Recently I watched a male attorney speak to opposing counsel (a female) in a condescending, chastising manner that I cannot imagine he would have used if he had been speaking to a male attorney. Her male colleague, who was standing right next to her, said nothing. I said nothing. And the female opposing counsel said nothing in her own defense.
During an emergency custody hearing a female friend of mine who practices family law pushed back on the terms proposed by opposing counsel, an older male. Opposing counsel shook his head and muttered “every time with female attorneys.” When my friend asked “what did you say?” he responded, “nothing, just talking to myself.”
We all know that discrimination based on gender is prohibited in the workplace. We can’t refuse to hire or promote a woman simply because she is a woman. We can’t prefer a male over a female solely on that basis. We can’t do that because the law won’t allow it.
But what about the much more subtle, and yet maybe more pervasive, forms of discrimination that women experience every day, such as the examples above? What about being expected to laugh demurely when a male judge referred to me as “kiddo” in front of a jury? What about criticizing women based on appearance instead of their qualifications or capabilities (“she’s such a fat slob” instead of “she’s incompetent”)? What about the female told to “stop overreacting” or to “calm down” when she advocates fiercely on behalf of a client? And what about all of us who silently tolerate these types of behavior?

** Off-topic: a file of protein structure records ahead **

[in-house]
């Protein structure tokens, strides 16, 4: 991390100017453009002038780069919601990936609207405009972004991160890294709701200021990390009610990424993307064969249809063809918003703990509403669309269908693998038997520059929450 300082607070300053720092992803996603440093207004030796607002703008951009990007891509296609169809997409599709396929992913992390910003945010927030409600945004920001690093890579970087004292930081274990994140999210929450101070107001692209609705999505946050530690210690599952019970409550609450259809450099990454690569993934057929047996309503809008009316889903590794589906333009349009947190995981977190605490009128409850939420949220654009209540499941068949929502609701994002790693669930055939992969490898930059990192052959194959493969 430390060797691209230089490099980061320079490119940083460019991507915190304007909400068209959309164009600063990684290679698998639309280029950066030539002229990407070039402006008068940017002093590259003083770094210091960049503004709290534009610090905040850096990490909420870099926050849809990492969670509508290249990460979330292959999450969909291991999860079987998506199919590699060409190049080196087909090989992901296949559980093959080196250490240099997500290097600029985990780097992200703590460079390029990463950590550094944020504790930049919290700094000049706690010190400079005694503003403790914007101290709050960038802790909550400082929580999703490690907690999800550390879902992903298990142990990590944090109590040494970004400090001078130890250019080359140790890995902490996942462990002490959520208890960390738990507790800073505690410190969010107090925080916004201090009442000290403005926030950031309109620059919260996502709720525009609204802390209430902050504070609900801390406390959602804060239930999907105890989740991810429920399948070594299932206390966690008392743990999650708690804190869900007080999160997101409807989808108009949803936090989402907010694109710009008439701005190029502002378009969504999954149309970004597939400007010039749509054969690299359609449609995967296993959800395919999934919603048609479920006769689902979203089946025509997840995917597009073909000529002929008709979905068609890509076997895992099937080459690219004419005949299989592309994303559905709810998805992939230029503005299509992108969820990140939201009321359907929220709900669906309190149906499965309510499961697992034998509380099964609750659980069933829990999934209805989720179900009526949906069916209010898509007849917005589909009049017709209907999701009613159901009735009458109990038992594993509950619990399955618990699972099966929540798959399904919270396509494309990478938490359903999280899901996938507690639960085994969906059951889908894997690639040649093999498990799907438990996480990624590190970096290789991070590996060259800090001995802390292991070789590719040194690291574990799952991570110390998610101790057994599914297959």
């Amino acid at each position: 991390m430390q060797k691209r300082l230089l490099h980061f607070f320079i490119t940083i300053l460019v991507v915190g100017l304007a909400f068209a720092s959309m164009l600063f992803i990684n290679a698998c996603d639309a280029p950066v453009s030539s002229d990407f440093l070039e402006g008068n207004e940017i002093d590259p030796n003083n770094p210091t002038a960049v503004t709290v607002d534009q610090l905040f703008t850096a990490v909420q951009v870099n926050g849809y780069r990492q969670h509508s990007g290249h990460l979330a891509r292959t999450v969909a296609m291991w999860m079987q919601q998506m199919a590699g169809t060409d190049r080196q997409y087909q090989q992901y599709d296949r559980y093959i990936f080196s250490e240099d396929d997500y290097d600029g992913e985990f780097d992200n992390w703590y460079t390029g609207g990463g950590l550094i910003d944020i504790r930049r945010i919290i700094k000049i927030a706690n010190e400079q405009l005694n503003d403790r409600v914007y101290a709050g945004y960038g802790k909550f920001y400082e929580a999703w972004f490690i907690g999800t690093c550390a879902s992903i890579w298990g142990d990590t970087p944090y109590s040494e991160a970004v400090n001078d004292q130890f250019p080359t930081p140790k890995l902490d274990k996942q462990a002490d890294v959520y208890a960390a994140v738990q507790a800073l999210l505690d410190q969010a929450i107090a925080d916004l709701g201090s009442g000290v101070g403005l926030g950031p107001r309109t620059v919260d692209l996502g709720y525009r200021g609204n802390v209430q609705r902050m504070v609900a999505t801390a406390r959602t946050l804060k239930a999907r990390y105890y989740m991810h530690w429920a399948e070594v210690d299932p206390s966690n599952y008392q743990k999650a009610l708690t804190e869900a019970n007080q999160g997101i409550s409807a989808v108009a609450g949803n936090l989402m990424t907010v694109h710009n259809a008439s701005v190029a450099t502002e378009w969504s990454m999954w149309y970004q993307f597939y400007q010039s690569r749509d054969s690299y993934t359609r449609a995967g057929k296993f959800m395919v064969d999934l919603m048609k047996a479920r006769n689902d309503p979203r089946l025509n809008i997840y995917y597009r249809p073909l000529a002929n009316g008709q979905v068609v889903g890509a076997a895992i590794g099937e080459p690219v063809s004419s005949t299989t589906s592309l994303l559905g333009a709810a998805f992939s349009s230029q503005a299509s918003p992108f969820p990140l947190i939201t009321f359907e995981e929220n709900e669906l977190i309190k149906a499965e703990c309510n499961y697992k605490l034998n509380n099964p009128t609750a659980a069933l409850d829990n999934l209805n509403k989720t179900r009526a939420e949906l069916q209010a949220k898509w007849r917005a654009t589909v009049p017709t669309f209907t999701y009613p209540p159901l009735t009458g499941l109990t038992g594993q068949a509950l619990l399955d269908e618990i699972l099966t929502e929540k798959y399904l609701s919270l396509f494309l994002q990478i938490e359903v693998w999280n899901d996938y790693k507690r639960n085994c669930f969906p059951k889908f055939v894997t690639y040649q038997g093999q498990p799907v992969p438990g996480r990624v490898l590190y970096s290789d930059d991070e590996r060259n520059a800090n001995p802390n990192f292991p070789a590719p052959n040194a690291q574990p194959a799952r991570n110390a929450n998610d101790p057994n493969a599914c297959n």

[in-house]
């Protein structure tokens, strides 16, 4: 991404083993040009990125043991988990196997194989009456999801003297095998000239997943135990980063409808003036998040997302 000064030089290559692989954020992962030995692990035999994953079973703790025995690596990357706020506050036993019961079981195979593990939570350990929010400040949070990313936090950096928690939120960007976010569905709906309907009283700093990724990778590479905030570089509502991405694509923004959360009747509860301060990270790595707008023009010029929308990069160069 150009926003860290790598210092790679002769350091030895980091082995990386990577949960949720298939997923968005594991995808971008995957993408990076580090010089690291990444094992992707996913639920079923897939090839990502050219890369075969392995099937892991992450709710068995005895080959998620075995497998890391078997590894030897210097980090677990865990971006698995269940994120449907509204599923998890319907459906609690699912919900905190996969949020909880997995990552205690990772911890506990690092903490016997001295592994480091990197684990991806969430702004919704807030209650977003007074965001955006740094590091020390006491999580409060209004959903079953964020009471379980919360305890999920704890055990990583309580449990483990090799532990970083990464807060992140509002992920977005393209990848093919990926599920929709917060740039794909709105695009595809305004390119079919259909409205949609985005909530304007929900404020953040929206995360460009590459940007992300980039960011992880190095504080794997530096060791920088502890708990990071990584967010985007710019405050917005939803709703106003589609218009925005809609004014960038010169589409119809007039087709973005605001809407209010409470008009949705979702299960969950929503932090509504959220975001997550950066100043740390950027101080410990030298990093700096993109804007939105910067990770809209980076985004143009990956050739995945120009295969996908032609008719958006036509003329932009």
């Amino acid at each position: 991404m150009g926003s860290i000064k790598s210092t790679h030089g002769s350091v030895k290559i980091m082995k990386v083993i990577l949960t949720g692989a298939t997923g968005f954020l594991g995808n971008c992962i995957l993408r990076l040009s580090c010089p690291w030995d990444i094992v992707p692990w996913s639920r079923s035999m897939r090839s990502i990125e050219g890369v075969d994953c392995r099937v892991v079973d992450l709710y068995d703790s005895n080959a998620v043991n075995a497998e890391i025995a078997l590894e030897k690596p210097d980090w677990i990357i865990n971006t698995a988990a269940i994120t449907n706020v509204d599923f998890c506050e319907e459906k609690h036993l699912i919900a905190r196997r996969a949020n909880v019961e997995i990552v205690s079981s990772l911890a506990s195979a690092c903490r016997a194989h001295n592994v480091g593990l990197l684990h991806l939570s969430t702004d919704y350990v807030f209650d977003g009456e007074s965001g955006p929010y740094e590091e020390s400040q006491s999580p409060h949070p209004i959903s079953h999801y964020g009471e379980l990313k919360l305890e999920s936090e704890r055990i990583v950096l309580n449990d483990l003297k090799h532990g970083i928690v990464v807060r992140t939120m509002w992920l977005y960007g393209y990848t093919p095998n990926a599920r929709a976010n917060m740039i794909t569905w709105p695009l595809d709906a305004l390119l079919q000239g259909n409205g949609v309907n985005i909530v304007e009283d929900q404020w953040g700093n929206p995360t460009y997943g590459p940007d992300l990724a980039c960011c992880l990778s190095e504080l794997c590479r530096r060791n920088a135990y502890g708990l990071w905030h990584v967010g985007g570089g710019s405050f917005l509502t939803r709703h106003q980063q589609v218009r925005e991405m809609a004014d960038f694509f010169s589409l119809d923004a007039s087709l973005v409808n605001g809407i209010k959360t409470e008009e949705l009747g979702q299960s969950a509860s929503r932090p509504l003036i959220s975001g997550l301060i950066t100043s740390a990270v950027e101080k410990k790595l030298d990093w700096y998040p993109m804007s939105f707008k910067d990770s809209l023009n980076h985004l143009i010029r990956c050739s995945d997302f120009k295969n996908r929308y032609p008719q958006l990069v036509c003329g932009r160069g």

In many (although certainly not all) professional environments, blatant gender discrimination is the exception, rather than the rule. However, more subtle forms of gender discrimination are ignored, shrugged off, and even accepted or condoned every day in the workplace. Until we stop tolerating this behavior, gender discrimination will continue to permeate and poison work environments. Not only does this perpetuate gender imbalance in the workplace, it also hurts morale, results in decreased productivity, increases turnover, and promotes inefficient hiring and promotion practices. Accordingly, employers should pay close attention to the day-to-day practices in the workplace and enforce anti-discrimination policies to help ensure that productivity and profitability are not being negatively affected by gender discrimination.